Money managers under the microscope
U.S. hedge fund boss John Paulson had been sitting on a 300 million pound profit on his bet against British bank Barclays just three months ago, but by holding on for too long has seen most of that gain wiped out.
Paulson held a 1.2 percent short position in Barclays last September when new disclosure rules came in, but on Tuesday he cut it to less than 0.25 percent. His entry price is not known, but the shares were at 350p in September and crashed to 55p in March, before soaring to 316p by Monday’s close.
New York-based Paulson, who has made billions betting against U.S. banks and some European lenders including RBS, looks to have still made at least 50 million pounds on the Barclays bet. But he may be further aggrieved after the stock fell sharply after he closed out, following a massive share placing.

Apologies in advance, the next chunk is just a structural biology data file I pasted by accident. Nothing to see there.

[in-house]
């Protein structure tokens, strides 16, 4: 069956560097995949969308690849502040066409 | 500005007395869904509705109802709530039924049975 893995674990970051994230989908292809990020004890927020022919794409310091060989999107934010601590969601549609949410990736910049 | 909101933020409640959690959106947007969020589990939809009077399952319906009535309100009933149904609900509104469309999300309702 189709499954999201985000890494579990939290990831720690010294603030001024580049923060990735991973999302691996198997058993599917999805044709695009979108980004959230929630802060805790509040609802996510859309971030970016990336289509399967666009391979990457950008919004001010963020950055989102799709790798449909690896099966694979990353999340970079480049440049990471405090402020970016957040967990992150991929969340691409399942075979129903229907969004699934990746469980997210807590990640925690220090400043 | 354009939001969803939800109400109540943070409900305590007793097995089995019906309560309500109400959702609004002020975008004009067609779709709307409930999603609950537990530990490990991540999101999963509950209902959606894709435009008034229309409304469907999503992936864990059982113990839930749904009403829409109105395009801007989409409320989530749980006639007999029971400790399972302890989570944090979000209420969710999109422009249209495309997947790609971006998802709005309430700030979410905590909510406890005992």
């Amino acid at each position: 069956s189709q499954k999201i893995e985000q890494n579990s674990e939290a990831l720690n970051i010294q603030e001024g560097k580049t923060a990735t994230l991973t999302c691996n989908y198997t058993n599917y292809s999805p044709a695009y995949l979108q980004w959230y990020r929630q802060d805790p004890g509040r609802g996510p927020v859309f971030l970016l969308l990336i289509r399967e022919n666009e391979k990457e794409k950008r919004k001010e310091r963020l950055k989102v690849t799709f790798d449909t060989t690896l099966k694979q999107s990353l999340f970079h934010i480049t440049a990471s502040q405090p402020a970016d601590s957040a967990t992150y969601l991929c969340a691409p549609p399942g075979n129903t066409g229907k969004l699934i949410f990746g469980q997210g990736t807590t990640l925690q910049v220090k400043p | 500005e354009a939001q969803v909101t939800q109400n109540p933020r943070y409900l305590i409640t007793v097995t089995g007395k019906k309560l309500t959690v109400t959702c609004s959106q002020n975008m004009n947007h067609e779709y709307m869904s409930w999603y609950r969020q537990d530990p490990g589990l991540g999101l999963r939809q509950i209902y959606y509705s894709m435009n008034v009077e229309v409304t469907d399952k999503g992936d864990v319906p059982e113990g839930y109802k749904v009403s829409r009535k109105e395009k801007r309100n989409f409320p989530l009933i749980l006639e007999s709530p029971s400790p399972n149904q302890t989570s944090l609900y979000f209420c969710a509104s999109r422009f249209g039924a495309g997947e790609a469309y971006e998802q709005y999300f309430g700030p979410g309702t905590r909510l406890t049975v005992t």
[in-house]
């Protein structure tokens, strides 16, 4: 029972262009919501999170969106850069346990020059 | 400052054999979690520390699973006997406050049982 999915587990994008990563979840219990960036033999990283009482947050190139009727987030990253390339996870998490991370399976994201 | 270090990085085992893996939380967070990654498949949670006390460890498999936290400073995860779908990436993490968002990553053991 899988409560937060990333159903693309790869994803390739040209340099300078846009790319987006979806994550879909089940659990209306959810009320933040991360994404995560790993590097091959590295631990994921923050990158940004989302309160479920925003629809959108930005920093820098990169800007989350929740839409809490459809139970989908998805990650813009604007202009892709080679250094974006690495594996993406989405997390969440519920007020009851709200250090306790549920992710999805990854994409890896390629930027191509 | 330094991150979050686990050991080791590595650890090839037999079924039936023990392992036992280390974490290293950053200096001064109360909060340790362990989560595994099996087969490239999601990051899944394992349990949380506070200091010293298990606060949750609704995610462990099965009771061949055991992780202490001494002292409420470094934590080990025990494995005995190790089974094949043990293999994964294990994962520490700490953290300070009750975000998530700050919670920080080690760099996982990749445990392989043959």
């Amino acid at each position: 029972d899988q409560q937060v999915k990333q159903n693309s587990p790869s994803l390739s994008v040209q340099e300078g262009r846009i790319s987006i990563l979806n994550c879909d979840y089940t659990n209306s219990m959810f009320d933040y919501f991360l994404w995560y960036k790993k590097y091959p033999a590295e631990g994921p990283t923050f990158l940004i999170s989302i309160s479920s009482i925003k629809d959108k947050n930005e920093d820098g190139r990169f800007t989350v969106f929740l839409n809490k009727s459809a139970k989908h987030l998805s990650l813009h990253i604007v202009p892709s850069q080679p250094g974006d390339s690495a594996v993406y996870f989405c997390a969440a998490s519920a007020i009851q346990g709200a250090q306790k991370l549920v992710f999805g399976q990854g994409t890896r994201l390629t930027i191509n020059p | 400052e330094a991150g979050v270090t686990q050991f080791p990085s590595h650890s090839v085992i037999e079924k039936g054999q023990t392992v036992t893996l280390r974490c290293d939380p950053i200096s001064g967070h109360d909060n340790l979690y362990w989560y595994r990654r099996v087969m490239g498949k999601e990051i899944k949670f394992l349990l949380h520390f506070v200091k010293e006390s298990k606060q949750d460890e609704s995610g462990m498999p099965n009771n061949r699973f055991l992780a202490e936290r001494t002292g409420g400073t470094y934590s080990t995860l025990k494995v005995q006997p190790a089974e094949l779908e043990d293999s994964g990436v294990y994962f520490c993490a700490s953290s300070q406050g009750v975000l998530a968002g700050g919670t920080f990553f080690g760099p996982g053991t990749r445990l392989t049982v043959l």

Shorting UK banks, it seems, is so last year.
Having profited from the implosion of the sector in 2008, many funds believe prices have fallen far enough, and in some cases are actually looking good value.
Outspoken star fund manager Crispin Odey this week revealed he’s now buying UK banks, having made money shorting them last year.